Developing Plugins#

Adding new plugins#

Plugins provide functions that can be called from the DSL. This is the primary mechanism to interface Python code with the orchestration model at compile time. For Example, this mechanism is also used for std::template and std::file. In addition to this, Inmanta also registers all plugins with the template engine (Jinja2) to use as filters.

A plugin is a python function, registered with the platform with the plugin() decorator. This plugin accepts arguments when called from the DSL and can return a value. Both the arguments and the return value must by annotated with the allowed types from the orchestration model. Type annotations are provided as a string (Python3 style argument annotation). any is a special type that effectively disables type validation.

Through the arguments of the function, the Python code in the plugin can navigate the orchestration model. The compiler takes care of scheduling the execution at the correct point in the model evaluation.


A module’s Python code lives in the inmanta_plugins.<module_name> namespace.

A simple plugin that accepts no arguments, prints out “hello world” and returns no value requires the following code:

1from inmanta.plugins import plugin
4def hello() -> None:
5    print("Hello world!")

If the code above is placed in the plugins directory of the example module (examples/plugins/ the plugin can be invoked from the orchestration model as follows:

import example


The plugin decorator accepts an argument name. This can be used to change the name of the plugin in the DSL. This can be used to create plugins that use python reserved names such as print for example:

1from inmanta.plugins import plugin
4def printf() -> None:
5    """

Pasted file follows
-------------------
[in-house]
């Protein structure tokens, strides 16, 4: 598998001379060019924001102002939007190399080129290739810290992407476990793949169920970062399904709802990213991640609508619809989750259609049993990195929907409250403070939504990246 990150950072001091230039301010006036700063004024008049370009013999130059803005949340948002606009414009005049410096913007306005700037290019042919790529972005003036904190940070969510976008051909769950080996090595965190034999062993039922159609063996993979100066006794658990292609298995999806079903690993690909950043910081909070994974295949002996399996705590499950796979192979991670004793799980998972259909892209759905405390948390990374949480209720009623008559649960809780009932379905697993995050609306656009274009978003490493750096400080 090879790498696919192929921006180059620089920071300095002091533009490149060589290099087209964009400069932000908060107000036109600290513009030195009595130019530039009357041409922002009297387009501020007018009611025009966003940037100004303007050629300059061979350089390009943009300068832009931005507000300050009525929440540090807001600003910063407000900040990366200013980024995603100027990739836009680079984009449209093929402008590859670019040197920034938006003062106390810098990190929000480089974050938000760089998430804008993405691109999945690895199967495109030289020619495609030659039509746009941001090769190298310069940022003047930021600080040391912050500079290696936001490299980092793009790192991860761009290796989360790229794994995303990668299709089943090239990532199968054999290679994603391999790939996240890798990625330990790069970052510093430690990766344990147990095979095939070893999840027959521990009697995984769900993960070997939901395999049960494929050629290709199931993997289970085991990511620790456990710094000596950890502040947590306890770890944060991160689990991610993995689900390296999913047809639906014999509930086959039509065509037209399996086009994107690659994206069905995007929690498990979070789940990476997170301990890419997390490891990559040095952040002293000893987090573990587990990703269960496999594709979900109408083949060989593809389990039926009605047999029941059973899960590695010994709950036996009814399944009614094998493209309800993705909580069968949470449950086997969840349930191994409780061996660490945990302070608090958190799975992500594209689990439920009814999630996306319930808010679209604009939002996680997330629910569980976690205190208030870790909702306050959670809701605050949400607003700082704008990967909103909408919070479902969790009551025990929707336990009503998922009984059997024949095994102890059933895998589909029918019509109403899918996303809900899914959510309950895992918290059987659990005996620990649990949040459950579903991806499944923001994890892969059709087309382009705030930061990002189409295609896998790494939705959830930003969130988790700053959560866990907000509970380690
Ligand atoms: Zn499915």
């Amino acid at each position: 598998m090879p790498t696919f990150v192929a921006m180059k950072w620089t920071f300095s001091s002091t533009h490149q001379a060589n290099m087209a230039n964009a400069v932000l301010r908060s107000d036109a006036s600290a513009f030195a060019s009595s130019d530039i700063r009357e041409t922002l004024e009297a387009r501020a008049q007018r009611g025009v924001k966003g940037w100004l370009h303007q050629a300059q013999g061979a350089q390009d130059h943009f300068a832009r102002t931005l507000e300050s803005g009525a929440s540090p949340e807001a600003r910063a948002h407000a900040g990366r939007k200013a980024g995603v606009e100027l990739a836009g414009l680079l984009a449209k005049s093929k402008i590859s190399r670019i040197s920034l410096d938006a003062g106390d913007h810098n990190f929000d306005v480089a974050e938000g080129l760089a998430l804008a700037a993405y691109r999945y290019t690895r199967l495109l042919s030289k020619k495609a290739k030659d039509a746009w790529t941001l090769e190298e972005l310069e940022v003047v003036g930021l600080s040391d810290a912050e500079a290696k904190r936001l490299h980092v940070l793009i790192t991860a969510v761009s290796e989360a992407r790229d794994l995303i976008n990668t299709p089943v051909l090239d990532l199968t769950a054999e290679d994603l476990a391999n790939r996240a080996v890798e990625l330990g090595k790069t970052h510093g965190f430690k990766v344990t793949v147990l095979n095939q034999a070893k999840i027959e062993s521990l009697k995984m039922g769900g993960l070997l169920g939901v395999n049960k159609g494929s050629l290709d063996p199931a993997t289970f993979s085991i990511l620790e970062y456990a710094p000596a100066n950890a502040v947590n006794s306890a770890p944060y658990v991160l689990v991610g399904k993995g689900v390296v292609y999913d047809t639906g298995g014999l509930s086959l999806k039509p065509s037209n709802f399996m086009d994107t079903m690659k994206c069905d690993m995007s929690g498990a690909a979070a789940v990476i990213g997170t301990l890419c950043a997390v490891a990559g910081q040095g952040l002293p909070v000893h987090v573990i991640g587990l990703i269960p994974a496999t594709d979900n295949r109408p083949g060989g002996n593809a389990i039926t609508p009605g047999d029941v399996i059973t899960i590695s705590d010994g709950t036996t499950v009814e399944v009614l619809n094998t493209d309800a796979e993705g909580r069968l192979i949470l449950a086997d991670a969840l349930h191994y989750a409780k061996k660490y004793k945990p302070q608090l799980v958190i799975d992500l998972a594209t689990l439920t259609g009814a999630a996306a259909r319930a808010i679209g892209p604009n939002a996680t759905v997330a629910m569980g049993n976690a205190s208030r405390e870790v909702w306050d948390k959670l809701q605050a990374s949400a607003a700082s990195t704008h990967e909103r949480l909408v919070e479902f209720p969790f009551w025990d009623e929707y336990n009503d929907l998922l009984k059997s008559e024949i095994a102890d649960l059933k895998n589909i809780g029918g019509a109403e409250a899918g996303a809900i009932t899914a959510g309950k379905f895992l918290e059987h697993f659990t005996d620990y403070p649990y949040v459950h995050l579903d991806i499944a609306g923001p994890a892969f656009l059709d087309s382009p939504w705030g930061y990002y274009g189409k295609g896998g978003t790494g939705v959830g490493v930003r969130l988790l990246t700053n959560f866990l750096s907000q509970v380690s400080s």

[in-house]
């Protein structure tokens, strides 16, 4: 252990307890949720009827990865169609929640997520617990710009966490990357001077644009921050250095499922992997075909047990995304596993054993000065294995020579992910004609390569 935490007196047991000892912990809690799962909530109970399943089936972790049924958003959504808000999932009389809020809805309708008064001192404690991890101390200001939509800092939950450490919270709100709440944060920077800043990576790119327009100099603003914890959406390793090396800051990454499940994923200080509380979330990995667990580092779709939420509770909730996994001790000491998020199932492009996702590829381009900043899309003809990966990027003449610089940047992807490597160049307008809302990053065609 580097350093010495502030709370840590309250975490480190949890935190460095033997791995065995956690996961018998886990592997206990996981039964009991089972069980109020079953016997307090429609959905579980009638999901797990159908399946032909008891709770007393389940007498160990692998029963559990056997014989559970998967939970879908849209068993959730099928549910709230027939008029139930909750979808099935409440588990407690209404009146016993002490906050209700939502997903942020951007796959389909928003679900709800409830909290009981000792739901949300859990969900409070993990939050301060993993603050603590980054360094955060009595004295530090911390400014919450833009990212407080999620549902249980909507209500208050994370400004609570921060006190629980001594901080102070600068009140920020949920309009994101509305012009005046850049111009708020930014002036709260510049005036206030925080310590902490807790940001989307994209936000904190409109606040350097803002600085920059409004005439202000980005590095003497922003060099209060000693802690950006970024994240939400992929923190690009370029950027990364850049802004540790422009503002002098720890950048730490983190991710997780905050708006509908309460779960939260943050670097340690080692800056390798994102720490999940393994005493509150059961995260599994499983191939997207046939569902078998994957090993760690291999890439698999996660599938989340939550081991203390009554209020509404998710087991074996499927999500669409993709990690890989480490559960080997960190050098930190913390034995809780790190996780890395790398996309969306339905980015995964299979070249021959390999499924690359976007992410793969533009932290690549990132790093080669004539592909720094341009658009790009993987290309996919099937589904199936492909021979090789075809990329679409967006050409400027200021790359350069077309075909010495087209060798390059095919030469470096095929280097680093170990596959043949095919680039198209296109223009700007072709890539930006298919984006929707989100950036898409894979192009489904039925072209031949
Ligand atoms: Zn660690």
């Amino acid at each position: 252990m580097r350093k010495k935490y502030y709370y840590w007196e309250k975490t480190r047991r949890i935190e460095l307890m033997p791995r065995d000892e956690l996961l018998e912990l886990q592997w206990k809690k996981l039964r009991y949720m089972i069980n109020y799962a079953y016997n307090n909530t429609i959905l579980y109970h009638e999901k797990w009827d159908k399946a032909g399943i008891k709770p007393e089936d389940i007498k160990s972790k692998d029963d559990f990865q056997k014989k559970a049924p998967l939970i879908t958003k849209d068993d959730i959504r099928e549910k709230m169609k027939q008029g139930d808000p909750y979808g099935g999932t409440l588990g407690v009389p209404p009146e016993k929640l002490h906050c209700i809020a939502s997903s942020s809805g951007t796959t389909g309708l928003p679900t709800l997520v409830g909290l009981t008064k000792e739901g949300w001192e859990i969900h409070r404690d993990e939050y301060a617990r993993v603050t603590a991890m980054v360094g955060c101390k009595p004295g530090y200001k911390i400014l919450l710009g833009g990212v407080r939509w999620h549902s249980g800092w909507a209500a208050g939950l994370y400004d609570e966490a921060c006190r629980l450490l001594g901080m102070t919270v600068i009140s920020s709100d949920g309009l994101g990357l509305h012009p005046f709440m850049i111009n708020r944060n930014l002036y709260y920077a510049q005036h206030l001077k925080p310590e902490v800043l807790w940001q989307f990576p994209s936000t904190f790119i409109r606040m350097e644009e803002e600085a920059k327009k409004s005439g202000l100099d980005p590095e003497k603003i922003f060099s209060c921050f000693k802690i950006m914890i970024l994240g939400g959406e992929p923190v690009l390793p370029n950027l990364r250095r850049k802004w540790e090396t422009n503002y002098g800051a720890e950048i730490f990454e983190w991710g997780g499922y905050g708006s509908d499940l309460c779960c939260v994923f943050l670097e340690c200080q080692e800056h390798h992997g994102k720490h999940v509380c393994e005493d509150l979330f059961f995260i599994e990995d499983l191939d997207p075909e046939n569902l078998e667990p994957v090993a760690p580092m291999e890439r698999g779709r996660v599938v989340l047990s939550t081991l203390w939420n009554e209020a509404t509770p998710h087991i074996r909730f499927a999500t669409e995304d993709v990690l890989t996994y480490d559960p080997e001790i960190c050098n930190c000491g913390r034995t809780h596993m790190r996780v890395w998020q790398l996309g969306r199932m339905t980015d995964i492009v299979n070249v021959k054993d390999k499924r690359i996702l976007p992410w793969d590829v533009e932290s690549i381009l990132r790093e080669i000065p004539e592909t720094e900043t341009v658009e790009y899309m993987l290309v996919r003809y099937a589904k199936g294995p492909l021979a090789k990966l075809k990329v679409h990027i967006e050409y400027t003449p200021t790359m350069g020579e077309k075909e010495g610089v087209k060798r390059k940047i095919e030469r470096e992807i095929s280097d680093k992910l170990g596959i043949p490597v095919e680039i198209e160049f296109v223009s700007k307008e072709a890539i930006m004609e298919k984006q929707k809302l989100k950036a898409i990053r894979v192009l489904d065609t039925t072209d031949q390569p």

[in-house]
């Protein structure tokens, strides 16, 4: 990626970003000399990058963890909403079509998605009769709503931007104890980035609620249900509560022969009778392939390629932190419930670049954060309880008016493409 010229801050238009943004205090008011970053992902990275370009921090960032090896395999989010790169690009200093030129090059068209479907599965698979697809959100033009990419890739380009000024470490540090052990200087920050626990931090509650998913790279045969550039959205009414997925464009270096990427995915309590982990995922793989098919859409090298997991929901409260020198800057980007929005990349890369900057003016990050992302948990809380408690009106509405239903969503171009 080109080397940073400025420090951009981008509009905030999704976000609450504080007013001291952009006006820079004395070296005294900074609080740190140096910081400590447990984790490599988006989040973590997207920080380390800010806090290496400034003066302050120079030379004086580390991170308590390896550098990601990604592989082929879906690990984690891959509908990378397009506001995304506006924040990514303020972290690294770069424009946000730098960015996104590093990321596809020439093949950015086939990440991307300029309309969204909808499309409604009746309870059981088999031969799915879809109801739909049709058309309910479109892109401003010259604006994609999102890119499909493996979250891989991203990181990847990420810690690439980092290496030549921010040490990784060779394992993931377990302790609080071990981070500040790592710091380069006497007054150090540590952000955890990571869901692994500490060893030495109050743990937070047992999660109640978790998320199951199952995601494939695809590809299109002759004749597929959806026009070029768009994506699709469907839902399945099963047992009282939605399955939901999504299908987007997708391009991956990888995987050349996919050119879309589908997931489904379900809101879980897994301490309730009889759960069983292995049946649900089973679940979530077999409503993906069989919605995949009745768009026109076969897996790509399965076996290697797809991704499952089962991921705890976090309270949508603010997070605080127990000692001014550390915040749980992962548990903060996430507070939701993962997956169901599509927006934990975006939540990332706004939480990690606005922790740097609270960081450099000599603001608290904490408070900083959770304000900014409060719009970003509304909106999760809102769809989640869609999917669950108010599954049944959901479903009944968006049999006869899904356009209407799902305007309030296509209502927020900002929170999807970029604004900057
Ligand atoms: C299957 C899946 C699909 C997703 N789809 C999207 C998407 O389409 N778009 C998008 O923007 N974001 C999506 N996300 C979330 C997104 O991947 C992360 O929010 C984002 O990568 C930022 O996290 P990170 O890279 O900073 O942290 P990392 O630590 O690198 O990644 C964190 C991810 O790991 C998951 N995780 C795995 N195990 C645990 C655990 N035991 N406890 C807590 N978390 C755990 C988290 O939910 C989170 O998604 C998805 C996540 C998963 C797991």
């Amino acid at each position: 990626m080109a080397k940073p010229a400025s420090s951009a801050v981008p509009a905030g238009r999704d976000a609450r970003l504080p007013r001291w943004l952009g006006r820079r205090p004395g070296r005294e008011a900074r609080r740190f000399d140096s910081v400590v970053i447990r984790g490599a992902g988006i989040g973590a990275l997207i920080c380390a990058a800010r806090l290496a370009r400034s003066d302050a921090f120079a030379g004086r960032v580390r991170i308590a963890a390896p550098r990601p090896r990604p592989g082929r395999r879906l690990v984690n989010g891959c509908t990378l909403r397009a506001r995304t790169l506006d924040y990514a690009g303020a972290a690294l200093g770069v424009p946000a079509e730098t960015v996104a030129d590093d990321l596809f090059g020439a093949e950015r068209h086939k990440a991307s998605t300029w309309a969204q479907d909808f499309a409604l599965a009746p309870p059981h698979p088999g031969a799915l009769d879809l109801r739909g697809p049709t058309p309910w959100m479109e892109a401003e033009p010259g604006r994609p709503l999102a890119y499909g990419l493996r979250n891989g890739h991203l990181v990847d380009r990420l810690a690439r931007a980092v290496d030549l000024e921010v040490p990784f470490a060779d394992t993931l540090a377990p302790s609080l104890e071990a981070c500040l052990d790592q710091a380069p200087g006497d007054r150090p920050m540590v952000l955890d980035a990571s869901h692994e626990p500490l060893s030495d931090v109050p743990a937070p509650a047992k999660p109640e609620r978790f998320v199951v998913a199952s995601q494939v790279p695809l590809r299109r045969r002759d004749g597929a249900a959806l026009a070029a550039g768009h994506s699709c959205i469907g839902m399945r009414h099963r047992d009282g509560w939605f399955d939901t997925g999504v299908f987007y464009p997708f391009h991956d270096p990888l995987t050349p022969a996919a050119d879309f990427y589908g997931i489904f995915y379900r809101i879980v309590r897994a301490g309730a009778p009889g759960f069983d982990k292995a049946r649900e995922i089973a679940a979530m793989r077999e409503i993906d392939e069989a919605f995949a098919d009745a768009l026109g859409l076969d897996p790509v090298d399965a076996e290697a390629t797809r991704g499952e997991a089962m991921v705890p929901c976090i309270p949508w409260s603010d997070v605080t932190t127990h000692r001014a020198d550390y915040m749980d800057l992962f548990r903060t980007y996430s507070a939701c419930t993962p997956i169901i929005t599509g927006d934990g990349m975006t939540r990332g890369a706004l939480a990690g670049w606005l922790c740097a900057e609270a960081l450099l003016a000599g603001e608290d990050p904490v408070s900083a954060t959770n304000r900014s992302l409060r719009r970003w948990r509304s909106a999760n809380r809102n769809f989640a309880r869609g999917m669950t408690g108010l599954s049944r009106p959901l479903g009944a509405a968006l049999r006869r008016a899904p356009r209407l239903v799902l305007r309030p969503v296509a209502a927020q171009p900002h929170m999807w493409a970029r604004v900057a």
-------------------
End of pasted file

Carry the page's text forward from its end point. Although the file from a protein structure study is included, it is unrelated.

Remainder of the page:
6        Prints inmanta
7    """
8    print("inmanta")

A more complex plugin accepts arguments and returns a value. Compared to what python supports as function arguments, only positional-only arguments are not supported. The following example creates a plugin that converts a string to uppercase:

1from inmanta.plugins import plugin
4def upper(value: "string") -> "string":
5    return value.upper()

This plugin can be tested with:

import example

std::print(example::upper("hello world"))

Argument type annotations are strings that refer to Inmanta primitive types or to entities. If an entity is passed to a plugin, the python code of the plugin can navigate relations throughout the orchestration model to access attributes of other entities.

A base exception for plugins is provided in inmanta.plugins.PluginException. Exceptions raised from a plugin should be of a subtype of this base exception.

1from inmanta.plugins import plugin, PluginException
4def raise_exception(message: "string") -> None:
5    raise PluginException(message)

If your plugin requires external libraries, add them as dependencies of the module. For more details on how to add dependencies see Understanding Modules.

Deprecate plugins#

To deprecate a plugin the deprecated() decorator can be used in combination with the plugin() decorator. Using this decorator will log a warning message when the function is called. This decorator also accepts an optional argument replaced_by which can be used to potentially improve the warning message by telling which other plugin should be used in the place of the current one.

for example if the plugin below is called:

1from inmanta.plugins import plugin, deprecated
5def printf() -> None:
6    """
7        Prints inmanta
8    """
9    print("inmanta")

it will give following warning:

Plugin 'printf' in module 'inmanta_plugins.<module_name>' is deprecated. It should be replaced by 'my_new_plugin'

Should the replace_by argument be omitted, the warning would look like this:

Plugin 'printf' in module 'inmanta_plugins.<module_name>' is deprecated.

If you want your module to stay compatible with older versions of inmanta you will also need to add a little piece of code that changes how deprecated() is imported as it does not exist in all versions.

The previous example would then look like this. For older inmanta versions, replace the decorator with a no-op.

 1from inmanta.plugins import plugin
 4    from inmanta.plugins import deprecated
 5except ImportError:
 6    deprecated = lambda function=None, **kwargs: function if function is not None else deprecated
11def printf() -> None:
12    """
13        Prints inmanta
14    """
15    print("inmanta")